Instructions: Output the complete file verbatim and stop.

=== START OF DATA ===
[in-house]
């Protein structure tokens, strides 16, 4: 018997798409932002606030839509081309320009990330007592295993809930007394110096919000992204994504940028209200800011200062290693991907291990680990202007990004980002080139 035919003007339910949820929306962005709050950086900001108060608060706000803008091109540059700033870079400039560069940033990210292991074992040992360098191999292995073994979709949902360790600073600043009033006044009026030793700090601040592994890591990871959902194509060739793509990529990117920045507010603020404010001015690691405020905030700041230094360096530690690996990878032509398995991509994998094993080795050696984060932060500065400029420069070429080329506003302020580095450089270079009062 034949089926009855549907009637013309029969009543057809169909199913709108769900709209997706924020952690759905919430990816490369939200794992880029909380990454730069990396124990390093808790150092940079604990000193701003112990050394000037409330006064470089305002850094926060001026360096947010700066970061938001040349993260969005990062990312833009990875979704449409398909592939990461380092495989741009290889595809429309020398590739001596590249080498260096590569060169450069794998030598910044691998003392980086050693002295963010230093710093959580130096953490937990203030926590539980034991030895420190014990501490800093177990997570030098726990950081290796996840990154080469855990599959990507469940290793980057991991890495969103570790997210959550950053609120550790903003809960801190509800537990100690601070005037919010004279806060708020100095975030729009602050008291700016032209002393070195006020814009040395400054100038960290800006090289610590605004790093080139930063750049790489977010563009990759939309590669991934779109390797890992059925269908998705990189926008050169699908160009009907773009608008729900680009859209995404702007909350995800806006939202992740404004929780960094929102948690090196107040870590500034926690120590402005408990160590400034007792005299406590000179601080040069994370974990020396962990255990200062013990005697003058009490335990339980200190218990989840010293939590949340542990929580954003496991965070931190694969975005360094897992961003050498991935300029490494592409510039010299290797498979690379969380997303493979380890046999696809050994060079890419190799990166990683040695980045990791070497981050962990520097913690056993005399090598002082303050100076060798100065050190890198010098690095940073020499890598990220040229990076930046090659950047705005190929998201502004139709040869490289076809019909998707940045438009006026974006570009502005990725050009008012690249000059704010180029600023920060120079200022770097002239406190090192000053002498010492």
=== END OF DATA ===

[in-house]
């Protein structure tokens, strides 16, 4: 018997798409932002606030839509081309320009990330007592295993809930007394110096919000992204994504940028209200800011200062290693991907291990680990202007990004980002080139 035919003007339910949820929306962005709050950086900001108060608060706000803008091109540059700033870079400039560069940033990210292991074992040992360098191999292995073994979709949902360790600073600043009033006044009026030793700090601040592994890591990871959902194509060739793509990529990117920045507010603020404010001015690691405020905030700041230094360096530690690996990878032509398995991509994998094993080795050696984060932060500065400029420069070429080329506003302020580095450089270079009062 034949089926009855549907009637013309029969009543057809169909199913709108769900709209997706924020952690759905919430990816490369939200794992880029909380990454730069990396124990390093808790150092940079604990000193701003112990050394000037409330006064470089305002850094926060001026360096947010700066970061938001040349993260969005990062990312833009990875979704449409398909592939990461380092495989741009290889595809429309020398590739001596590249080498260096590569060169450069794998030598910044691998003392980086050693002295963010230093710093959580130096953490937990203030926590539980034991030895420190014990501490800093177990997570030098726990950081290796996840990154080469855990599959990507469940290793980057991991890495969103570790997210959550950053609120550790903003809960801190509800537990100690601070005037919010004279806060708020100095975030729009602050008291700016032209002393070195006020814009040395400054100038960290800006090289610590605004790093080139930063750049790489977010563009990759939309590669991934779109390797890992059925269908998705990189926008050169699908160009009907773009608008729900680009859209995404702007909350995800806006939202992740404004929780960094929102948690090196107040870590500034926690120590402005408990160590400034007792005299406590000179601080040069994370974990020396962990255990200062013990005697003058009490335990339980200190218990989840010293939590949340542990929580954003496991965070931190694969975005360094897992961003050498991935300029490494592409510039010299290797498979690379969380997303493979380890046999696809050994060079890419190799990166990683040695980045990791070497981050962990520097913690056993005399090598002082303050100076060798100065050190890198010098690095940073020499890598990220040229990076930046090659950047705005190929998201502004139709040869490289076809019909998707940045438009006026974006570009502005990725050009008012690249000059704010180029600023920060120079200022770097002239406190090192000053002498010492």